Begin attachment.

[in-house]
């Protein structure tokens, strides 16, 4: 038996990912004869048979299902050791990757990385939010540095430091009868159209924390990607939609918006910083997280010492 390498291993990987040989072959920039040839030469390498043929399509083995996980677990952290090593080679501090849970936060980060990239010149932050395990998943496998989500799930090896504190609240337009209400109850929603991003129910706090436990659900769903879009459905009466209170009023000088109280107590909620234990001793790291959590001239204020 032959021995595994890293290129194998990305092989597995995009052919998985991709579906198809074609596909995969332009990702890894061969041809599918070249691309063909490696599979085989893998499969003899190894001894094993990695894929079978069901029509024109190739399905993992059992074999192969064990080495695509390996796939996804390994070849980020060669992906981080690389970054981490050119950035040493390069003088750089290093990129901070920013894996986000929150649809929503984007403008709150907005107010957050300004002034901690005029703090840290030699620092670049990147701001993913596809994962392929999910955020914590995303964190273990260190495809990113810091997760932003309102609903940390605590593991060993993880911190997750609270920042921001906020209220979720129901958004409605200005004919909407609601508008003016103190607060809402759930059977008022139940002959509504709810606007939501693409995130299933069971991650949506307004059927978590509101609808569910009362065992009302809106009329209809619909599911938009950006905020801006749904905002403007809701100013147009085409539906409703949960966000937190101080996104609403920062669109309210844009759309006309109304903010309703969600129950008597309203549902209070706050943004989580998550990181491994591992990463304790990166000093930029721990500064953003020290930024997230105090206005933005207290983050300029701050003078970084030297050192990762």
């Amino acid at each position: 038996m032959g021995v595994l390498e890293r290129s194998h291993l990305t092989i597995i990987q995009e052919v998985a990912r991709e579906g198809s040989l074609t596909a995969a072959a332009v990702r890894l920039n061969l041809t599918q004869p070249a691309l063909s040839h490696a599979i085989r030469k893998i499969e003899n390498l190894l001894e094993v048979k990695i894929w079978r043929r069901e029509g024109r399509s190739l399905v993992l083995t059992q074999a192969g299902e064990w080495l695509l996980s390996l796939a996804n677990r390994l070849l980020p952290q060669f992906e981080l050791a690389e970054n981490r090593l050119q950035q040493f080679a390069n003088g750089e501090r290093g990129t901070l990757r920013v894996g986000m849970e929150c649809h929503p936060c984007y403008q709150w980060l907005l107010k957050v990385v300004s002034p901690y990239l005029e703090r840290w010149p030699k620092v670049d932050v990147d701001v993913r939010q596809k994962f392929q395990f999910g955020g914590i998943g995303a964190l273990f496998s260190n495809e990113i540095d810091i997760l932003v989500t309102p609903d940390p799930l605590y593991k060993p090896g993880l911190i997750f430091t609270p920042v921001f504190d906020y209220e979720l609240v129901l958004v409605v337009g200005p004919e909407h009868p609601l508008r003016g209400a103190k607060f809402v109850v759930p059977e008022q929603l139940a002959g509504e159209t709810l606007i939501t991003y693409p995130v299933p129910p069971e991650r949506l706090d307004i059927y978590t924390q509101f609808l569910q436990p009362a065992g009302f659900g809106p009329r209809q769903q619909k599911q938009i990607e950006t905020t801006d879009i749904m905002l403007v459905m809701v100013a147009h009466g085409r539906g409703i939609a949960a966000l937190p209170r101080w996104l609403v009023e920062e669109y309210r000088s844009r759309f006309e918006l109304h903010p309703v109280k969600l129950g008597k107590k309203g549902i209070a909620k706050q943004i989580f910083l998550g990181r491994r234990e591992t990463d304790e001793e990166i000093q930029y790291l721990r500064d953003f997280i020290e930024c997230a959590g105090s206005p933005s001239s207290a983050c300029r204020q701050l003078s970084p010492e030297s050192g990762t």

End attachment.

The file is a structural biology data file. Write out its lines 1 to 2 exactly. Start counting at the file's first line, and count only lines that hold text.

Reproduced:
[in-house]
């Protein structure tokens, strides 16, 4: 038996990912004869048979299902050791990757990385939010540095430091009868159209924390990607939609918006910083997280010492 390498291993990987040989072959920039040839030469390498043929399509083995996980677990952290090593080679501090849970936060980060990239010149932050395990998943496998989500799930090896504190609240337009209400109850929603991003129910706090436990659900769903879009459905009466209170009023000088109280107590909620234990001793790291959590001239204020 032959021995595994890293290129194998990305092989597995995009052919998985991709579906198809074609596909995969332009990702890894061969041809599918070249691309063909490696599979085989893998499969003899190894001894094993990695894929079978069901029509024109190739399905993992059992074999192969064990080495695509390996796939996804390994070849980020060669992906981080690389970054981490050119950035040493390069003088750089290093990129901070920013894996986000929150649809929503984007403008709150907005107010957050300004002034901690005029703090840290030699620092670049990147701001993913596809994962392929999910955020914590995303964190273990260190495809990113810091997760932003309102609903940390605590593991060993993880911190997750609270920042921001906020209220979720129901958004409605200005004919909407609601508008003016103190607060809402759930059977008022139940002959509504709810606007939501693409995130299933069971991650949506307004059927978590509101609808569910009362065992009302809106009329209809619909599911938009950006905020801006749904905002403007809701100013147009085409539906409703949960966000937190101080996104609403920062669109309210844009759309006309109304903010309703969600129950008597309203549902209070706050943004989580998550990181491994591992990463304790990166000093930029721990500064953003020290930024997230105090206005933005207290983050300029701050003078970084030297050192990762």